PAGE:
UAE to tackle localised outbreaks amid warnings of a 'second wave'

Crisis authority chief Obaid Al Shamsi said the public must play its part or face a return to lockdown measures

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A leading figure in the UAE's fight against Covid-19 said a surge in infection rates in recent days was expected and plans were in place to stem the spread of the virus.

Obaid Al Shamsi, director general of the National Emergency Crisis and Disaster Management Authority (Ncema), said lessons had been learnt from previous pandemics as decision-makers continued their efforts to protect the public.

Authorities would initially seek to contain the spread of the virus in localised hotspots, such as a building or a particular community, before considering wider restrictions, such as closing shops and malls and a return to the national disinfection programme.

"The spread, through a point such as an area or building, will be isolated and quarantined and the sterilisation will take place in that area," Mr Al Shamsi said in televised comments.

We expected it and we expect even more cases, and strategies have been put in place

He said if there were a significant outbreak there could be a return to the disinfection programme, which saw residents unable to leave their homes at night while streets were extensively cleaned.

At the end of March, the busy Dubai community of Al Ras, home to the Gold Souq, was sealed off for two weeks because of concerns over a potential rise in infection rates.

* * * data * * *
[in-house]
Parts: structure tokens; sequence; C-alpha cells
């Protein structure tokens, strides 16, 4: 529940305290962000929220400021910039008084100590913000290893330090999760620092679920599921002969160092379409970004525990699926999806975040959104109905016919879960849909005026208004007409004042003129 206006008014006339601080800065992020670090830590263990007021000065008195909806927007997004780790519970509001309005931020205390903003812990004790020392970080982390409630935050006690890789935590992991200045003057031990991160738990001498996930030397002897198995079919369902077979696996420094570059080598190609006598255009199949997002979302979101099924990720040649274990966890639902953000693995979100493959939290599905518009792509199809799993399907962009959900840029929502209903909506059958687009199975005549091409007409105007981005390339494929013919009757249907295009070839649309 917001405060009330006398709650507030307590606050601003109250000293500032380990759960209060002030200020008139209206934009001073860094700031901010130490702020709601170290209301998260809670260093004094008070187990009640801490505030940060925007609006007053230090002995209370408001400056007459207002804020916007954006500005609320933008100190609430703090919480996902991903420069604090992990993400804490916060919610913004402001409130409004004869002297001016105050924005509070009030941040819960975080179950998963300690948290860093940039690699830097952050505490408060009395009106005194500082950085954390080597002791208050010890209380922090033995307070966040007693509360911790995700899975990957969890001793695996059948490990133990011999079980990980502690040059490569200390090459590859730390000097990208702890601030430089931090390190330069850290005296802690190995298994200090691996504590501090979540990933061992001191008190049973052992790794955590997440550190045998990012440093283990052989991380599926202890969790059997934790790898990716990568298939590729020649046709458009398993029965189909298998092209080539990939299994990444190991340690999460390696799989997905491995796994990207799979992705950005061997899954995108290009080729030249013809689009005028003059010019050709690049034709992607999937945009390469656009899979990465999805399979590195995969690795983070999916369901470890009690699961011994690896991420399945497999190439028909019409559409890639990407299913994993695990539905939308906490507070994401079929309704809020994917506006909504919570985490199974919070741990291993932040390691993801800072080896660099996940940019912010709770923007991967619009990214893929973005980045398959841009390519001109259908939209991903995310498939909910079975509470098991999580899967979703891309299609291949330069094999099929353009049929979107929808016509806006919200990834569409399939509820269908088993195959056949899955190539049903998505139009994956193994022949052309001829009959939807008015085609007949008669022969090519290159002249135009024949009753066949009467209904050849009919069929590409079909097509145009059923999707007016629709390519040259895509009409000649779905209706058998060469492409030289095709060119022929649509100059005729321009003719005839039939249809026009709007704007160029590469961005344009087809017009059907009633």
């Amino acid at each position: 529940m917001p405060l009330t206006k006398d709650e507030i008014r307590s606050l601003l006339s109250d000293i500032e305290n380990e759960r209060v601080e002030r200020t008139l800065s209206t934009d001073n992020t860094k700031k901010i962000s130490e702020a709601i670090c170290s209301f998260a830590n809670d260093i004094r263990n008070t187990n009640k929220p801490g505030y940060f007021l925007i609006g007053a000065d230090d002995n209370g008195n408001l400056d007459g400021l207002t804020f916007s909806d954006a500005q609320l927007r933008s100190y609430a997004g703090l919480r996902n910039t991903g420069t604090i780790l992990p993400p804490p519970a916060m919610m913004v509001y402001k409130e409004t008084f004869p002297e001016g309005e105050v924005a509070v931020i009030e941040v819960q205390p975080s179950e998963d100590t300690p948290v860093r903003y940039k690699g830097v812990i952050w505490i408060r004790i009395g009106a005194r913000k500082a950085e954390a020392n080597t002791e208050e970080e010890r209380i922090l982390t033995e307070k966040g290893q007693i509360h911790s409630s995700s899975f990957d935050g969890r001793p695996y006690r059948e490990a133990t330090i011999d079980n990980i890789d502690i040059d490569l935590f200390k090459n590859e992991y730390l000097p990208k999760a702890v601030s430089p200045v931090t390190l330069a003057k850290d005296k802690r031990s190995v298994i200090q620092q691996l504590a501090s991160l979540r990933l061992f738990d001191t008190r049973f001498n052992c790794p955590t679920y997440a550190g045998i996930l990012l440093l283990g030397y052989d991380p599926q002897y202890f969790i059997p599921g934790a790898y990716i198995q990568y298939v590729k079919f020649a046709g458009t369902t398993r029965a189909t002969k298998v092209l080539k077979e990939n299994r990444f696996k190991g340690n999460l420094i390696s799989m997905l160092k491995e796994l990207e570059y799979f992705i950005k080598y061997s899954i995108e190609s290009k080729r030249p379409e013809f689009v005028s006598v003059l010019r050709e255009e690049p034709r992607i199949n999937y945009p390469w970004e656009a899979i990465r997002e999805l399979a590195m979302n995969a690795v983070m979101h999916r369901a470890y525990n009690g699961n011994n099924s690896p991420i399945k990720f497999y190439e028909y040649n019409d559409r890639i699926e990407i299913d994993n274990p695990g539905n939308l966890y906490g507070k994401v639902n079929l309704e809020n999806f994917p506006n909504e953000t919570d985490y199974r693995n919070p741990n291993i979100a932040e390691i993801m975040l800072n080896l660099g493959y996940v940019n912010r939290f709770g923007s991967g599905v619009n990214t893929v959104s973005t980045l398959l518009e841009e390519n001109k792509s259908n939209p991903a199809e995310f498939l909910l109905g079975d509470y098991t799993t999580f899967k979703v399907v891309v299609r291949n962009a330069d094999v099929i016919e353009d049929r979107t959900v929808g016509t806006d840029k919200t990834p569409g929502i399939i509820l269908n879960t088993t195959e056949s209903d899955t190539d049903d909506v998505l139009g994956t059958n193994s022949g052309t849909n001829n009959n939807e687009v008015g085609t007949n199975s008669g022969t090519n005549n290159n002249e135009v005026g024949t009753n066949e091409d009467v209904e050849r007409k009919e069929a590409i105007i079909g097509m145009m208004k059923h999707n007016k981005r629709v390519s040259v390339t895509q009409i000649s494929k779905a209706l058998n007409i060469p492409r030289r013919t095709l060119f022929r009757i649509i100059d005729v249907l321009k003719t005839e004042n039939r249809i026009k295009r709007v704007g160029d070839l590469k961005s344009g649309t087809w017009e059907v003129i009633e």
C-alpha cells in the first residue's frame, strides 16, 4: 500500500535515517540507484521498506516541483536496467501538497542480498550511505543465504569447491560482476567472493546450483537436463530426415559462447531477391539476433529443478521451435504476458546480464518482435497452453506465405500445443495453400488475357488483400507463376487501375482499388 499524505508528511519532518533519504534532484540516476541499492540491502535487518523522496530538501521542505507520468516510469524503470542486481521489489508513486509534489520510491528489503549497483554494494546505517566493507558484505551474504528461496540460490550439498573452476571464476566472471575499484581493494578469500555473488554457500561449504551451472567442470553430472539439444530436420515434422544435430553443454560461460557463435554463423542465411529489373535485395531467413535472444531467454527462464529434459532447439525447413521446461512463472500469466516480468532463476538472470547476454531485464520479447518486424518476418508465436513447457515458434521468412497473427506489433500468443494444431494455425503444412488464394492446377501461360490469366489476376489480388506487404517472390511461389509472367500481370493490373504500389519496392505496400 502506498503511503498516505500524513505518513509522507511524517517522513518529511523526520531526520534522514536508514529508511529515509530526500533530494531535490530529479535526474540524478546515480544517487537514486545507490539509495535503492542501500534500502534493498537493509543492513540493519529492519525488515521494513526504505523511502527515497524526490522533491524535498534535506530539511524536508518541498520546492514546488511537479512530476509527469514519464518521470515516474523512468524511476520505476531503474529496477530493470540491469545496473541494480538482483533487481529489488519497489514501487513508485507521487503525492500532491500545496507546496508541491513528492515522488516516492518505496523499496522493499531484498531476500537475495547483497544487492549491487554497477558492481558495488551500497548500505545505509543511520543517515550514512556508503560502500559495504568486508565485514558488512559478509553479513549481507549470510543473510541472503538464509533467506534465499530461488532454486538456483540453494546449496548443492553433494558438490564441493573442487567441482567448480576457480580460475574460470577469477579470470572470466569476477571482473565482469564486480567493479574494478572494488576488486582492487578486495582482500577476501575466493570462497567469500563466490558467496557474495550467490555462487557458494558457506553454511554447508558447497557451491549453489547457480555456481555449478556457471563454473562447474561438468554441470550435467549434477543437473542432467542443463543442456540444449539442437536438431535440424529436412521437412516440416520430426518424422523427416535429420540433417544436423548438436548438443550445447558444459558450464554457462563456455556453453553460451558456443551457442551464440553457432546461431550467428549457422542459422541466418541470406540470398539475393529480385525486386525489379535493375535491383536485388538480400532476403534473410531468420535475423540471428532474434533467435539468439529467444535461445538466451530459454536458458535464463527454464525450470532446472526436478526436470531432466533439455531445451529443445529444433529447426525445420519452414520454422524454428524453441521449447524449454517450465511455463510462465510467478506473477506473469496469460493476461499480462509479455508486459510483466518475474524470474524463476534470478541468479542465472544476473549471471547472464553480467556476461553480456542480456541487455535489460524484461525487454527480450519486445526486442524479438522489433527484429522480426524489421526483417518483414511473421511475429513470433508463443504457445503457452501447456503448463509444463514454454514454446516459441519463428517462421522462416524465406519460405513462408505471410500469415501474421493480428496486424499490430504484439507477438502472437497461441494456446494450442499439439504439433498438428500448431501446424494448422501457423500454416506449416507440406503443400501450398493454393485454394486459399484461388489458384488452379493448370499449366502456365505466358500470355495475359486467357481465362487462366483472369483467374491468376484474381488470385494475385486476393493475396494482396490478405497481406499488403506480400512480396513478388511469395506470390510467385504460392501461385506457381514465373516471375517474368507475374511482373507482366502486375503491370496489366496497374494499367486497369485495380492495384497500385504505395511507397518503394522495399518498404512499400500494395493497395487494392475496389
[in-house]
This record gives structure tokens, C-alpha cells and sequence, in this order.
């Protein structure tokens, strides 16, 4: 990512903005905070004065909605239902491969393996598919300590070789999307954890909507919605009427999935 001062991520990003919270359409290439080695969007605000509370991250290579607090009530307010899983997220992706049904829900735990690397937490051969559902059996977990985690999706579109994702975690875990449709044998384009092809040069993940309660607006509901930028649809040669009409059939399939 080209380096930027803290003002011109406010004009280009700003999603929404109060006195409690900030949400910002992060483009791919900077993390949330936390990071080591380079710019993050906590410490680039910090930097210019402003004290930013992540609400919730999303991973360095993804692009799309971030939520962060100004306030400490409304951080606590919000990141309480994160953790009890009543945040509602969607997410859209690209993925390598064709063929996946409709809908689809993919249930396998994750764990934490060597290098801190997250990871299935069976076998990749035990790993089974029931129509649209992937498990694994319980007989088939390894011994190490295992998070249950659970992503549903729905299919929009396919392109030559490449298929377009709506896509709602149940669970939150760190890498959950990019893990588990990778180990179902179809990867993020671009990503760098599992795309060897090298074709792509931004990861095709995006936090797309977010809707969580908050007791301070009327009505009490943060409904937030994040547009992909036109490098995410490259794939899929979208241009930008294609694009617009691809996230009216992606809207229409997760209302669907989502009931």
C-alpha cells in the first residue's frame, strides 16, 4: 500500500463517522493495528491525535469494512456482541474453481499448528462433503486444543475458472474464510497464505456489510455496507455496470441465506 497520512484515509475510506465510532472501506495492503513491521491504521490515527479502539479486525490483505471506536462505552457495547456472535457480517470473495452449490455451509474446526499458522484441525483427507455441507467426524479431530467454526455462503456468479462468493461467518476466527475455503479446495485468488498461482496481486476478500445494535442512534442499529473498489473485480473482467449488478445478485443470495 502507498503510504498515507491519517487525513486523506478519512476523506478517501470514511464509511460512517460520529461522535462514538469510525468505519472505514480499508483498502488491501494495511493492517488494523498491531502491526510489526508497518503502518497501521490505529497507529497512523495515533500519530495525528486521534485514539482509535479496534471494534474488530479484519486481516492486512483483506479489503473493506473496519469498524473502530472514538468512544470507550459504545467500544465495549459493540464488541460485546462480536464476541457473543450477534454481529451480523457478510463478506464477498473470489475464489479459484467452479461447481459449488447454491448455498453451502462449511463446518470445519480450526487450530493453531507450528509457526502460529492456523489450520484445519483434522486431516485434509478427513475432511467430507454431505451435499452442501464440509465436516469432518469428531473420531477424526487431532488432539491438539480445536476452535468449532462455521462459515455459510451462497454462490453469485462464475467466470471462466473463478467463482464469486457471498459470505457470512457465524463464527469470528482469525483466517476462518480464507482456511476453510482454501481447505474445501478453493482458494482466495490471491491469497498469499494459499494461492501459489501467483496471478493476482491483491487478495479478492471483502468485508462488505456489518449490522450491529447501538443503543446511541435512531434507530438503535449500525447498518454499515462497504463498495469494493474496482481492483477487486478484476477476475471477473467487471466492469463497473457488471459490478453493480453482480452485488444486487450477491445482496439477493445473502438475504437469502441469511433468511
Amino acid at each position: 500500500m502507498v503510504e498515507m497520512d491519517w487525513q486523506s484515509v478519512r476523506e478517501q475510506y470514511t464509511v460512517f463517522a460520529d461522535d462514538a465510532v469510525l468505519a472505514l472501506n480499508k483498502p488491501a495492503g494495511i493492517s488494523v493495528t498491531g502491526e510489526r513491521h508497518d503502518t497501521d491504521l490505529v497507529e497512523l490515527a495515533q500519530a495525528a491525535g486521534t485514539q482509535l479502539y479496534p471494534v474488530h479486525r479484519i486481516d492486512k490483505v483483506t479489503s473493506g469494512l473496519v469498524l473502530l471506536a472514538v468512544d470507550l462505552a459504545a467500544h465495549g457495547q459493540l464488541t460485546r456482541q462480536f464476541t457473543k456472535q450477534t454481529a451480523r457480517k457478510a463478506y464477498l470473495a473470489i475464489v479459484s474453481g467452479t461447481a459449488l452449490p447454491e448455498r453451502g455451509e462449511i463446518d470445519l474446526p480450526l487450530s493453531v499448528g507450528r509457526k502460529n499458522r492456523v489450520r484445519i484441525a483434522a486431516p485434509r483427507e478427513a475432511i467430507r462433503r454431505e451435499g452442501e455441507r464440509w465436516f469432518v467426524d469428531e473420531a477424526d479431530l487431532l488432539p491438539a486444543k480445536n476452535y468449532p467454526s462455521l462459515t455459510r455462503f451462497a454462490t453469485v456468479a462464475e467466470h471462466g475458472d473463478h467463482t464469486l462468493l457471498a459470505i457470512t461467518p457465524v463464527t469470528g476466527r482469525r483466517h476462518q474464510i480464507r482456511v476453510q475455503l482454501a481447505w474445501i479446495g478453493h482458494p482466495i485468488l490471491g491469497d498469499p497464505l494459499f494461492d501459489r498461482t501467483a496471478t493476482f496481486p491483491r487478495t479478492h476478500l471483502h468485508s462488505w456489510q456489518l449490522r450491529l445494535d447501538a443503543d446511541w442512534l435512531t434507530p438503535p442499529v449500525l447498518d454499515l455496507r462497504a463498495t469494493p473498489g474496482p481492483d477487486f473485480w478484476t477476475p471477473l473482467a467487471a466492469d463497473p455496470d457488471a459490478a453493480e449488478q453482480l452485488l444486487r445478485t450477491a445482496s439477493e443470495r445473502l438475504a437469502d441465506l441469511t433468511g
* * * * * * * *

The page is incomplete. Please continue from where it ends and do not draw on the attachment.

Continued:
Mr Al Shamsi urged residents to play their part in stemming the spread of the virus or risk a second wave of rising infections.

"We need to be aware that the UAE strategy is a balance between the health sector and the economy," he said.

"People think that by opening the economy, the pandemic is over. It is not over. And if we neglect it, then we will face a second wave."

The number of Covid-19 cases across the Emirates rose from 210 last Sunday to 461 only four days later, prompting officials and medics to urge the public to act more responsibly.

"Yes, we expected it and we expect even more cases, and strategies have been put in place," Mr Al Shamsi said.

"We look at history like the Spanish flu. Opening and easing movement and opening the economy doesn’t mean being less cautious.

"We continue to monitor. We have tied previous history with the modern day. We studied herd immunity and see the best international practices and we see international figures.

"We are prepared for the worst and the unexpected."

He said human nature made it difficult for many people to abide by social-distancing measures and avoid large gatherings, particularly during festivals when families and friends traditionally come together.

"The last spread was during Eid," Mr Al Shamsi said.

"We warned to not visit and to use other means of contact, but our culture of visiting caused us not to adhere to it.

"We don’t say don’t visit your loved ones, but not during this situation."

Mr Al Shamsi, however, praised the overall response of the public during trying times and highlighted the achievements of the country during a public health crisis that has gripped the globe.

"We are all partners in protecting our community," he said. "Follow all of the procedures. We will not give up on protecting you."

Mr Al Shamsi said the UAE was an example to other nations on how to battle the pandemic.

"The UAE is an international model for its management of the pandemic," he said.

"We launched the Hope Probe during this pandemic. We opened Barakah. We signed a peace deal with Israel in spite of the pandemic.

"We showed through this pandemic national resolve. Our strategy of dealing with this crisis should be taught.

"Hotels have been used for quarantine and field hospitals have been set up.

"This is an international model that no one but the UAE has done. This is a pioneering system and an international model."